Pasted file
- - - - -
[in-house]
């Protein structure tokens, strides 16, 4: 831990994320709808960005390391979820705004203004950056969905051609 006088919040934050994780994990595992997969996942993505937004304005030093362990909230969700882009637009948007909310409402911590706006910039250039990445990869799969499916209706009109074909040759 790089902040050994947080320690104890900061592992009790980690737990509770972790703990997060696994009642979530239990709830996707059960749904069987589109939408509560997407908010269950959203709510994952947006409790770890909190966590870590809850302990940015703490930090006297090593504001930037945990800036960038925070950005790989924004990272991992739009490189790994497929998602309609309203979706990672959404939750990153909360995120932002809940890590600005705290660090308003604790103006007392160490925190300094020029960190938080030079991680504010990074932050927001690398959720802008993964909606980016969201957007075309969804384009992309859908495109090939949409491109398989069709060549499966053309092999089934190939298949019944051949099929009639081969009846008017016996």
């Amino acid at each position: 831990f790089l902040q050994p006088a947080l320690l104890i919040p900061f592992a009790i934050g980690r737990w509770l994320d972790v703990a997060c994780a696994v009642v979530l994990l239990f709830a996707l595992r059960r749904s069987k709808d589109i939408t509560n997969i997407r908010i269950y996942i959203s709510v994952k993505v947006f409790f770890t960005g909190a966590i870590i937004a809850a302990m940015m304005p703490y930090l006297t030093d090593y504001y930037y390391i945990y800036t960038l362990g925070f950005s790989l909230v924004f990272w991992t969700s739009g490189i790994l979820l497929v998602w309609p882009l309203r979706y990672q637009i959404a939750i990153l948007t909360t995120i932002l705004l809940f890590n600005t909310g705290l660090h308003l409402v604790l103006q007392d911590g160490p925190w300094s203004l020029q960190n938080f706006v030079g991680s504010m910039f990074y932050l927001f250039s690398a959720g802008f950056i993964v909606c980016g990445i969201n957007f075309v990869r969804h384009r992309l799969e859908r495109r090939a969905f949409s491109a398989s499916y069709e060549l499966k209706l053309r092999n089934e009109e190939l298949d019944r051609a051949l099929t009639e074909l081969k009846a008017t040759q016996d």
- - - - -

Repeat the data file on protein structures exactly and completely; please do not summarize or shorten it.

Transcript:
[in-house]
């Protein structure tokens, strides 16, 4: 831990994320709808960005390391979820705004203004950056969905051609 006088919040934050994780994990595992997969996942993505937004304005030093362990909230969700882009637009948007909310409402911590706006910039250039990445990869799969499916209706009109074909040759 790089902040050994947080320690104890900061592992009790980690737990509770972790703990997060696994009642979530239990709830996707059960749904069987589109939408509560997407908010269950959203709510994952947006409790770890909190966590870590809850302990940015703490930090006297090593504001930037945990800036960038925070950005790989924004990272991992739009490189790994497929998602309609309203979706990672959404939750990153909360995120932002809940890590600005705290660090308003604790103006007392160490925190300094020029960190938080030079991680504010990074932050927001690398959720802008993964909606980016969201957007075309969804384009992309859908495109090939949409491109398989069709060549499966053309092999089934190939298949019944051949099929009639081969009846008017016996």
């Amino acid at each position: 831990f790089l902040q050994p006088a947080l320690l104890i919040p900061f592992a009790i934050g980690r737990w509770l994320d972790v703990a997060c994780a696994v009642v979530l994990l239990f709830a996707l595992r059960r749904s069987k709808d589109i939408t509560n997969i997407r908010i269950y996942i959203s709510v994952k993505v947006f409790f770890t960005g909190a966590i870590i937004a809850a302990m940015m304005p703490y930090l006297t030093d090593y504001y930037y390391i945990y800036t960038l362990g925070f950005s790989l909230v924004f990272w991992t969700s739009g490189i790994l979820l497929v998602w309609p882009l309203r979706y990672q637009i959404a939750i990153l948007t909360t995120i932002l705004l809940f890590n600005t909310g705290l660090h308003l409402v604790l103006q007392d911590g160490p925190w300094s203004l020029q960190n938080f706006v030079g991680s504010m910039f990074y932050l927001f250039s690398a959720g802008f950056i993964v909606c980016g990445i969201n957007f075309v990869r969804h384009r992309l799969e859908r495109r090939a969905f949409s491109a398989s499916y069709e060549l499966k209706l053309r092999n089934e009109e190939l298949d019944r051609a051949l099929t009639e074909l081969k009846a008017t040759q016996d």